J-Mar got a three piece suit and some shirts, and I got a few other wardrobe staples including a blazer, and perhaps my favorite: a beautiful navy blue “Olivia Pope” coat! They even made me a shirt from a photo on Pinterest! Their talents are ceaseless. To top it off, our new friend had the cutest little puppy running around the shop. Sadly, I did read that many places buy small puppies/dogs to lure in tourists only to get rid of them after high season is over. However, the pup seemed to be well taken care of by the owner’s husband and small (grand?)daughter.
All that shopping can be exhausting, so we took our hunger to the many delicious dining options in Hoi An. We could have stayed another week and barely made a dent in the food scene, but that post is coming soon!
I have never eaten so much and subsequently not felt uncomfortably full as in Vietnam. Their food has this mysterious effect on you that way! The appetizers, entrees and desserts are all to die for! It’s funny to be saying that because I hadn’t ever tasted these dishes before in my life. Well, at least not the authentic versions.
Restaurant recommendations include: Morning Glory, Green Mango, White Marble Wine Bar, the Cargo Club (for dessert only), and the Mango Room
One of my favorite places we visited was White Marble wine bar. Not because of the food (though it was very good!), but the wine selection was good and I’ve been missing wine bars here in Korea. We also got to share the evening with some friends we had met on our food tour in Ho Chi Minh City, Monica and Srinu. We hung out with them a few times in Hoi An as they ended up staying at our hotel as well! They are a really fun couple (even though they both went to *the school up north!*) and we are planning a rendezvous in the U.S. as soon as we get a chance!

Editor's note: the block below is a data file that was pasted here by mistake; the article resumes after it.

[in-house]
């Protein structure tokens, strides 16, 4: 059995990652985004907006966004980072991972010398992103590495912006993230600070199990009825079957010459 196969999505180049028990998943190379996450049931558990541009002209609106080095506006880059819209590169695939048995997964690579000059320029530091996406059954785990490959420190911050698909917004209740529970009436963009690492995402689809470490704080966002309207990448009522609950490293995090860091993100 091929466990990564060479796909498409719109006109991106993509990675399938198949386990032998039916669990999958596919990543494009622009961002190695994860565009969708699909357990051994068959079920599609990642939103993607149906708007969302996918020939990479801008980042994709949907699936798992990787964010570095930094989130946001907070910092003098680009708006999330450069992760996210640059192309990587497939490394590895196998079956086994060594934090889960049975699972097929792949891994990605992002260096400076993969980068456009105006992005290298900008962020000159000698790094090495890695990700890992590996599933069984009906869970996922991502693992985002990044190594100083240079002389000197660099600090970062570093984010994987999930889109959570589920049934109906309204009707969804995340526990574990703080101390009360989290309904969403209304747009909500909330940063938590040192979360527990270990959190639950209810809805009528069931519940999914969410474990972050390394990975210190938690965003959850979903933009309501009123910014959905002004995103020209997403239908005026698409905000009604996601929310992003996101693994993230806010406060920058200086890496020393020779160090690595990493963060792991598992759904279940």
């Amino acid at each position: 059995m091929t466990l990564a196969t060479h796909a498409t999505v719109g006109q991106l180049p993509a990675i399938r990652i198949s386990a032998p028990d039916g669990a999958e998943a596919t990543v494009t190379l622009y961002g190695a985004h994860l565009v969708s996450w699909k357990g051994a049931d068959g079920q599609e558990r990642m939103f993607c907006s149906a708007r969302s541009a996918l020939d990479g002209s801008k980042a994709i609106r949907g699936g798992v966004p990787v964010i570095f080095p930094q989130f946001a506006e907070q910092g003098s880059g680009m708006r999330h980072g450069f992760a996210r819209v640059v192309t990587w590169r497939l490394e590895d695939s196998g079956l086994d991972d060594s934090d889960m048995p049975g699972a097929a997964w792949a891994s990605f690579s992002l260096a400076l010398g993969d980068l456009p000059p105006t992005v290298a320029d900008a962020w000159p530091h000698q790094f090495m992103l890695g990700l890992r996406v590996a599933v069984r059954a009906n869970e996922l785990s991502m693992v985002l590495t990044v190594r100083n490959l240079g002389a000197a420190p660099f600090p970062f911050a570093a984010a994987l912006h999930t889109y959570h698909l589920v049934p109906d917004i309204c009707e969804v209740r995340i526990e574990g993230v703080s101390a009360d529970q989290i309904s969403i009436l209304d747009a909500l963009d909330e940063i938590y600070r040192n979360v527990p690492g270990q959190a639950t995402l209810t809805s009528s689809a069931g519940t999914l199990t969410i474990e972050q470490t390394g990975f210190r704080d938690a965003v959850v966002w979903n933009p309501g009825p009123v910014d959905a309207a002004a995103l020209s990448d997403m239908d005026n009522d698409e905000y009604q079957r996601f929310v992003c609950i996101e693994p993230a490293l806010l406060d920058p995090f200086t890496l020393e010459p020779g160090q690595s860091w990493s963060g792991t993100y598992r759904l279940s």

During our evening meals, we heard lots of kids running in the streets, parading around with these dragon ‘costumes’ in celebration of the full moon, which is done on/around the 14th day of each lunar month. There is a lot of drum-banging and children shrieking. It’s all fun and exciting at first but then annoying as the wait staff has to shoo kids away from the patio areas of their dining establishments, as the kids often try to tease ‘donations’ out of tourists.
While out and about, we also stopped in a tea shop called Reaching Out, where they serve and sell tea to support people with disabilities. The tea servers are all hearing impaired, so they use a wooden block system to communicate with patrons of the shop. The organization also owns a souvenir shop in the area that sells fair trade handicrafts made by other differently-abled individuals, in effort to offer them the opportunity to earn a living wage and support themselves. It was a really cool enterprise to witness.
I’ve written way too much already, but here’s the highlight of my post, and really the highlight of the Hoi An experience. Everywhere you go in town has lanterns strung up, and when night falls, the place is swathed in romantic luminescence. It is indescribable; like walking through a scene in a movie.
There are also plenty of older women trying to pin you down to get you to buy a luminary to float in the river. We found a less pushy luminary vendor, a gentle elderly woman who kindly sold us a couple of paper luminaries. We then used a special tool to drop the luminary into the river. Thanks to Srinu for the great shots of us below.
There were more than a few times on this particular leg of the journey where I had to breathe deeply and appreciate the good life, because we certainly found a piece of it in Hoi An.